The next day, we headed to Museum Ludwig.  The Museum Ludwig is a modern and contemporary art museum more or less right next to the cathedral.  The museum has a large Picasso collection, so I had to go.  Luckily, Amanda was willing.  The Chocolate Museum was next on our list.  We had had high hopes, but it you could probably skip it.  We also did some walking around and stumbled across some more interesting buildings, churches and sights.  My favorite from this stroll was the Karneval-themed fountain.  Damme may have the largest Karneval in Northern Germany, but Cologne has the largest one in the whole country.  They live for it.  This fountain was a memorial to someone who had been an active Narr, and featured a boat filled with drunken musicians.  You knew they were drunk because none of them was playing his instrument correctly.  An added bonus: the joints on the figures moved!  Dr. Hefeweizen, take note: when I die, I would like a fountain featuring drunken, moveable figures.  The fountain should also be imprinted with the lyrics to a silly song.  That is all.

After the museum and the walk, we had to have some traditional German eats, so we headed to a Cologne institution: Früh Kölsch.  Früh Kölsch is a Kölsch brewery and restaurant.  Kölsch is a special sort of beer only brewed in Cologne.  It is served in a tall, thin, .2 liter glass called a Stange, is very effervescent, and has a light, clean taste.  Servers carry racks of filled glasses around and just keep giving you more until you tell them to stop.  A new glass earns you a tally mark on your coaster.  When you are ready to pay, they count your tallies and multiply.  It is a clever system, but be careful: since the glasses are so small, it is easy to miscalculate how much you’ve drunk.  Once you stand up, however, it will become abundantly clear.

Früh is not the only maker of Kölsch.  It is not even my favorite.  I find the flavor very yeasty.  Sion, Gaffel, Dom are some others; Dom is my personal favorite Kölsch.  Früh is the Hofbräuhaus of Cologne: touristy, slightly over-priced and heavy, “German” (read: what everyone thinks is German) food.  Still, if want the typical Cologne experience, I feel a trip to Früh is in order.  I also wanted to hit up Früh because there was one thing I needed to cross off of my to-eat-while-in-Germany list: blood sausage.  I knew they had it there with the dish called “Himmel und Aard” in the Kölsch dialect, which is “Himmel und Erde” in High German, or “Heaven and Earth” in English.  It’s is mashed potatoes and apples, topped with fried onions and a blood sausage.  Amanda went for a sausage with potato salad.  The result?  We were both disappointed.  Her meal was a glorified hot dog, and despite what everyone says, blood sausage was not that tasty.  I’m willing to give it a go somewhere else, but I am going to need a long mental recovery time on this one.  Maybe a trip to Früh Kölsch isn’t necessary after all.  Früh Kölsch: 1, Heidi and Amanda: 0.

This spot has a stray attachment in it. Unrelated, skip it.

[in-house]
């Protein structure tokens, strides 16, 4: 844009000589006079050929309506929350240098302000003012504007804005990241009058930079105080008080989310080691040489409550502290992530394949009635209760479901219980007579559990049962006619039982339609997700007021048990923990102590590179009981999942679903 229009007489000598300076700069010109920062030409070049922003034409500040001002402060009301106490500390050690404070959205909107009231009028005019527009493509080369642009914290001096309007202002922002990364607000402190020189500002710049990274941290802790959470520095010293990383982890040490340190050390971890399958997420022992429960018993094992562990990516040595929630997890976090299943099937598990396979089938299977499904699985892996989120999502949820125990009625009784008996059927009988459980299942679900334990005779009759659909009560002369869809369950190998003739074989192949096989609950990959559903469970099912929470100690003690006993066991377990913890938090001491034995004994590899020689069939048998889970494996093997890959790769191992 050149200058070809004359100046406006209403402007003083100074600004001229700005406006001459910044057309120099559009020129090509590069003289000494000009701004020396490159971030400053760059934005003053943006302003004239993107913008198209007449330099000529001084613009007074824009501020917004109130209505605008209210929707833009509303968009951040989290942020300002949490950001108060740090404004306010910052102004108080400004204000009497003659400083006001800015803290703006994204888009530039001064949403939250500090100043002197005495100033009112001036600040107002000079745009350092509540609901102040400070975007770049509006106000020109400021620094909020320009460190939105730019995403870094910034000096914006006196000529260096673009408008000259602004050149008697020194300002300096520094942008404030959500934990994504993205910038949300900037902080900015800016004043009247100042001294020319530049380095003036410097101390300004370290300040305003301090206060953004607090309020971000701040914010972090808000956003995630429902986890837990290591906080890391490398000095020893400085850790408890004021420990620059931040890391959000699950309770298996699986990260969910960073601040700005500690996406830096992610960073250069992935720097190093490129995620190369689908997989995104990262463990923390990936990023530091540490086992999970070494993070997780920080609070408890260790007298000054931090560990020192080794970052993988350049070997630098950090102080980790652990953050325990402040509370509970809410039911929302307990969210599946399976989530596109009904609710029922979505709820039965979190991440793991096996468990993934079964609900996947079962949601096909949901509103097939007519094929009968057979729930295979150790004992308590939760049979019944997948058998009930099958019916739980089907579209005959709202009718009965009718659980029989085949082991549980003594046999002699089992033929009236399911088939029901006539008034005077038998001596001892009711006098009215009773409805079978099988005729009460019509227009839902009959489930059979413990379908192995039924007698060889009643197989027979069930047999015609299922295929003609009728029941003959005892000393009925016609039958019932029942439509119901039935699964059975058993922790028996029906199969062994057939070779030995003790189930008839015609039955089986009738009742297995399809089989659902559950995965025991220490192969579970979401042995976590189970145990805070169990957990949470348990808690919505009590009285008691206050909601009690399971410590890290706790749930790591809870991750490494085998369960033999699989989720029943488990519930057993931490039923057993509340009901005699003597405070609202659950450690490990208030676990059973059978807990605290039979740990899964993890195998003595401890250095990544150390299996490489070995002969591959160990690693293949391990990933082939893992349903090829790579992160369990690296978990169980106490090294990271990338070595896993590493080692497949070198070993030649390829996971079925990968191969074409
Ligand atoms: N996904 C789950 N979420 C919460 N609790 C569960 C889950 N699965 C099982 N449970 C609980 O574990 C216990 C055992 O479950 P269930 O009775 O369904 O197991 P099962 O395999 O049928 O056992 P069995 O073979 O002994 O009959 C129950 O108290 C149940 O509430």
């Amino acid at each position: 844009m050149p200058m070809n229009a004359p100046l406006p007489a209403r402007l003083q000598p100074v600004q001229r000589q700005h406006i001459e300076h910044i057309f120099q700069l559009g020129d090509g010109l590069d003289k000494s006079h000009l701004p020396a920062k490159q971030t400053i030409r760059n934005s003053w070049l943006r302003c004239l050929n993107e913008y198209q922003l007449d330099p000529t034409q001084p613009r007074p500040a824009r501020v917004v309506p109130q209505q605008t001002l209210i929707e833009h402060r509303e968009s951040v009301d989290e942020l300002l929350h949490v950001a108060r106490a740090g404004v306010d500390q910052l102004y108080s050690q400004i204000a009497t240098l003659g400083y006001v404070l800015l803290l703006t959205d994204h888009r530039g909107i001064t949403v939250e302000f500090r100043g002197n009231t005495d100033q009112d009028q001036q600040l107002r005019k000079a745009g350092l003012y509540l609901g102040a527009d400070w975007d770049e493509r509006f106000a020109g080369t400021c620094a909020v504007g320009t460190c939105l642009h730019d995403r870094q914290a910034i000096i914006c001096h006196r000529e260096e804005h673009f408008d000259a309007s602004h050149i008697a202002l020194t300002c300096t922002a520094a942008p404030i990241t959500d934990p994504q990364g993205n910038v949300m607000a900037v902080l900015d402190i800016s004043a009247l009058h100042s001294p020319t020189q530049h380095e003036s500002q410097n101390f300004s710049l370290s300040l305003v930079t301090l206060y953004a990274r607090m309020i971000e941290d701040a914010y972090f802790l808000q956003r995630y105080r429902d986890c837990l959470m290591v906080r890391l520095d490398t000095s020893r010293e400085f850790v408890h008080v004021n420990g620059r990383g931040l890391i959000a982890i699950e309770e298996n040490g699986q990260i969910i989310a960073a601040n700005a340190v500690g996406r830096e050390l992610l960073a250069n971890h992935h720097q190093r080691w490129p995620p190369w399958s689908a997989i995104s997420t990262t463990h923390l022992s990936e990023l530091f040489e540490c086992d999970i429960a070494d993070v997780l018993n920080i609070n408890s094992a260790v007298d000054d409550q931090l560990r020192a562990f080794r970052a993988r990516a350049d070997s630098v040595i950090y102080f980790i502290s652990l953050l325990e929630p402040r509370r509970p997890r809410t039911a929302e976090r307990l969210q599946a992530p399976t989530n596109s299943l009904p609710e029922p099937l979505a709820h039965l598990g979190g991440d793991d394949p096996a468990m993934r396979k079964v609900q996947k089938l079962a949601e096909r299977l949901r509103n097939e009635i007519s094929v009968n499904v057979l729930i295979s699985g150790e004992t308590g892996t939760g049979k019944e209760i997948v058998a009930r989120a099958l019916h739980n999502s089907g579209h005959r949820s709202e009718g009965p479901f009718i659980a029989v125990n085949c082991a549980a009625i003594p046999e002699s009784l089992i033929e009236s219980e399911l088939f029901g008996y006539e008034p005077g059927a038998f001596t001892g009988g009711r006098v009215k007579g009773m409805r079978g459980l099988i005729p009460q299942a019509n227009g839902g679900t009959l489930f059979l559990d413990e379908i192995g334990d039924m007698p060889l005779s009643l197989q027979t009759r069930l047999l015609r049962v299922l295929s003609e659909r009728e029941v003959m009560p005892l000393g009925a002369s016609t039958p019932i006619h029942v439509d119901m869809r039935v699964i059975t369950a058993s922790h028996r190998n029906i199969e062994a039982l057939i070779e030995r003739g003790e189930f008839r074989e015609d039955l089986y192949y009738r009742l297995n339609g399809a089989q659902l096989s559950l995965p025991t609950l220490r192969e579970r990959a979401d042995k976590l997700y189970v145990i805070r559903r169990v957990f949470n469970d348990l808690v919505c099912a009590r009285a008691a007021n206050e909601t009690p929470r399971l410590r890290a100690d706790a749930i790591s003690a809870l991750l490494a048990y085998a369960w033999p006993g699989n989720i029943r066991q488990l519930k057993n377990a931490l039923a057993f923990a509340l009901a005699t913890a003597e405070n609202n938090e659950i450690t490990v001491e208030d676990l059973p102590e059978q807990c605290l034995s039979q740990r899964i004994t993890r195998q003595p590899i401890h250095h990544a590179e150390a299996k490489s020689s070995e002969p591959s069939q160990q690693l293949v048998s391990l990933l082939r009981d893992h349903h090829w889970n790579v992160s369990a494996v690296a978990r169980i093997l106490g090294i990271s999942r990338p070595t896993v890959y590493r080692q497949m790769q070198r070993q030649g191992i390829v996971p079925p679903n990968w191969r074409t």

As we left Köln, we quickly learned that there was a soccer game that day.  Werder Bremen vs. FC Köln.  The train station was crawling with men, who, despite being completely hammered, were friendly and generally upbeat.  We saw some Bremen fans singing on the steps of the Cathedral on our way into the station.  As the Köln fans circled around them, I was certain we were about to witness a serious altercation.  Instead, the Köln fans just tried to sing their own song louder than the Bremen song.  Whew.  Way to keep it clean, guys.

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About heidihefeweizen

I am a 29 year-old American woman who has received a Fulbright scholarship to work as an English teaching assistant in a German high school.
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One Response to The Adventures of Heidi and Amanda: Köln (Cologne)

  1. kathleen says:

    Ahhh, Köln. Land of Kölsch, which I so love! I went there at least 3 times during our year abroad and remember it fondly. I’m so jealous of your travels and how much you’re learning over there. I would say I feel smarter just reading your posts, but it’s more that I feel like I need to get out in the world and learn some more (and stop sucking at German). So cool that you made your way back for another year.